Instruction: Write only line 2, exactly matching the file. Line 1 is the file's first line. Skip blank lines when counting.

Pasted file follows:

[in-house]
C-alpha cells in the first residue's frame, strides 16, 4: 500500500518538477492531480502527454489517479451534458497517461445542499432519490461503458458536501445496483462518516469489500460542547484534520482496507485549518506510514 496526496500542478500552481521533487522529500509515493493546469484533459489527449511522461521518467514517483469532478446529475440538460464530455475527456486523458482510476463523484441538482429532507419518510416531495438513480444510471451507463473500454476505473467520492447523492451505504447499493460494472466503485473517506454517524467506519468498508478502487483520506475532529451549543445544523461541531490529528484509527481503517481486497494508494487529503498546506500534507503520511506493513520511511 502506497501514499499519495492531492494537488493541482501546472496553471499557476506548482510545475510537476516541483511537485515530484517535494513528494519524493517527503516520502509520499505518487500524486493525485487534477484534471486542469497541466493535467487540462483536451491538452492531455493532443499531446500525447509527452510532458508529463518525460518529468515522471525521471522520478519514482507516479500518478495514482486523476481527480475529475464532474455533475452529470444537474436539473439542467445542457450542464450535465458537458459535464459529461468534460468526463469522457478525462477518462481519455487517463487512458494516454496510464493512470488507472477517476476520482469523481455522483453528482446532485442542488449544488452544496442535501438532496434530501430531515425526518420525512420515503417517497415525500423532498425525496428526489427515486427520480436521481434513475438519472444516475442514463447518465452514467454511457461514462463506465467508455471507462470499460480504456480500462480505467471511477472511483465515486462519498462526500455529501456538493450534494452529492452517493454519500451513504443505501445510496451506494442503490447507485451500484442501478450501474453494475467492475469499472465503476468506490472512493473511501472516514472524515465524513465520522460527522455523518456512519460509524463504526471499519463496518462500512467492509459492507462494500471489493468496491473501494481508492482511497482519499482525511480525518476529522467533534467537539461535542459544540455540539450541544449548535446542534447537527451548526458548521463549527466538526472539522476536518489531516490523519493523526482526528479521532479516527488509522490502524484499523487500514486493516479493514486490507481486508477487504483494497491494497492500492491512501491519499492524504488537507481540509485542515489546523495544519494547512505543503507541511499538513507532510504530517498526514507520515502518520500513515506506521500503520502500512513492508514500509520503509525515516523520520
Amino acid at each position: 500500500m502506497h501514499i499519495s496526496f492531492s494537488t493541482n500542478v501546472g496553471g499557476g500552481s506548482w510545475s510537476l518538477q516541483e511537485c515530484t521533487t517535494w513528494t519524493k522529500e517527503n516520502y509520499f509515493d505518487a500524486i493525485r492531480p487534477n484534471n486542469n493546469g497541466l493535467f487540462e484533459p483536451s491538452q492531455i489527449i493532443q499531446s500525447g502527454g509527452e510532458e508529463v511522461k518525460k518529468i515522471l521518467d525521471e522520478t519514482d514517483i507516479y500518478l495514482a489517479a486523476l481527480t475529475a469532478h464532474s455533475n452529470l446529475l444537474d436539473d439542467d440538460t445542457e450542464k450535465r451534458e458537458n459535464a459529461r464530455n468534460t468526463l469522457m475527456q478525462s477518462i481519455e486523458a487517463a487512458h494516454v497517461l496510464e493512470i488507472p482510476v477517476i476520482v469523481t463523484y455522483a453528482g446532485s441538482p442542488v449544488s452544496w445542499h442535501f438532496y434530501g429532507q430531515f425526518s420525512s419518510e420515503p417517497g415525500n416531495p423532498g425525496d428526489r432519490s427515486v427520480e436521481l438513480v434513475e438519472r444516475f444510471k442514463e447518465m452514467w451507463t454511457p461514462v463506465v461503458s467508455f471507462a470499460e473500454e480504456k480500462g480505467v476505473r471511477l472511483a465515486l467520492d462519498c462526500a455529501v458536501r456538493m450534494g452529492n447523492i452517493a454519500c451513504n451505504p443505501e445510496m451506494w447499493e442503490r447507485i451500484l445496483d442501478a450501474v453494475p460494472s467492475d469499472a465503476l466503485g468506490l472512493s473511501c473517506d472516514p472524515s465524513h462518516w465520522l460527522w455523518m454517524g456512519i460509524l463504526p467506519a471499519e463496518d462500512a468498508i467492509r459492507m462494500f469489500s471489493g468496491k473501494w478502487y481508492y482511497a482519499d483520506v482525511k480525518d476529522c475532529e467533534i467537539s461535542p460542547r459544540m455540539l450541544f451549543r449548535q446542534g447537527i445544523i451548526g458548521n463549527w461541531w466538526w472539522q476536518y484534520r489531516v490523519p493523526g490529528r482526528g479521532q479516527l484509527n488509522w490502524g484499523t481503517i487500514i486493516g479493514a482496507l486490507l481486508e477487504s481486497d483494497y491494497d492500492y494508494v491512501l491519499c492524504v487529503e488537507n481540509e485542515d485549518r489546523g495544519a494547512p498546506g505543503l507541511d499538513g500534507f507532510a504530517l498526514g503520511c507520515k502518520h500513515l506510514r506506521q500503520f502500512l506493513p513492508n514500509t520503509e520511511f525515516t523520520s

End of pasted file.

C-alpha cells in the first residue's frame, strides 16, 4: 500500500518538477492531480502527454489517479451534458497517461445542499432519490461503458458536501445496483462518516469489500460542547484534520482496507485549518506510514 496526496500542478500552481521533487522529500509515493493546469484533459489527449511522461521518467514517483469532478446529475440538460464530455475527456486523458482510476463523484441538482429532507419518510416531495438513480444510471451507463473500454476505473467520492447523492451505504447499493460494472466503485473517506454517524467506519468498508478502487483520506475532529451549543445544523461541531490529528484509527481503517481486497494508494487529503498546506500534507503520511506493513520511511 502506497501514499499519495492531492494537488493541482501546472496553471499557476506548482510545475510537476516541483511537485515530484517535494513528494519524493517527503516520502509520499505518487500524486493525485487534477484534471486542469497541466493535467487540462483536451491538452492531455493532443499531446500525447509527452510532458508529463518525460518529468515522471525521471522520478519514482507516479500518478495514482486523476481527480475529475464532474455533475452529470444537474436539473439542467445542457450542464450535465458537458459535464459529461468534460468526463469522457478525462477518462481519455487517463487512458494516454496510464493512470488507472477517476476520482469523481455522483453528482446532485442542488449544488452544496442535501438532496434530501430531515425526518420525512420515503417517497415525500423532498425525496428526489427515486427520480436521481434513475438519472444516475442514463447518465452514467454511457461514462463506465467508455471507462470499460480504456480500462480505467471511477472511483465515486462519498462526500455529501456538493450534494452529492452517493454519500451513504443505501445510496451506494442503490447507485451500484442501478450501474453494475467492475469499472465503476468506490472512493473511501472516514472524515465524513465520522460527522455523518456512519460509524463504526471499519463496518462500512467492509459492507462494500471489493468496491473501494481508492482511497482519499482525511480525518476529522467533534467537539461535542459544540455540539450541544449548535446542534447537527451548526458548521463549527466538526472539522476536518489531516490523519493523526482526528479521532479516527488509522490502524484499523487500514486493516479493514486490507481486508477487504483494497491494497492500492491512501491519499492524504488537507481540509485542515489546523495544519494547512505543503507541511499538513507532510504530517498526514507520515502518520500513515506506521500503520502500512513492508514500509520503509525515516523520520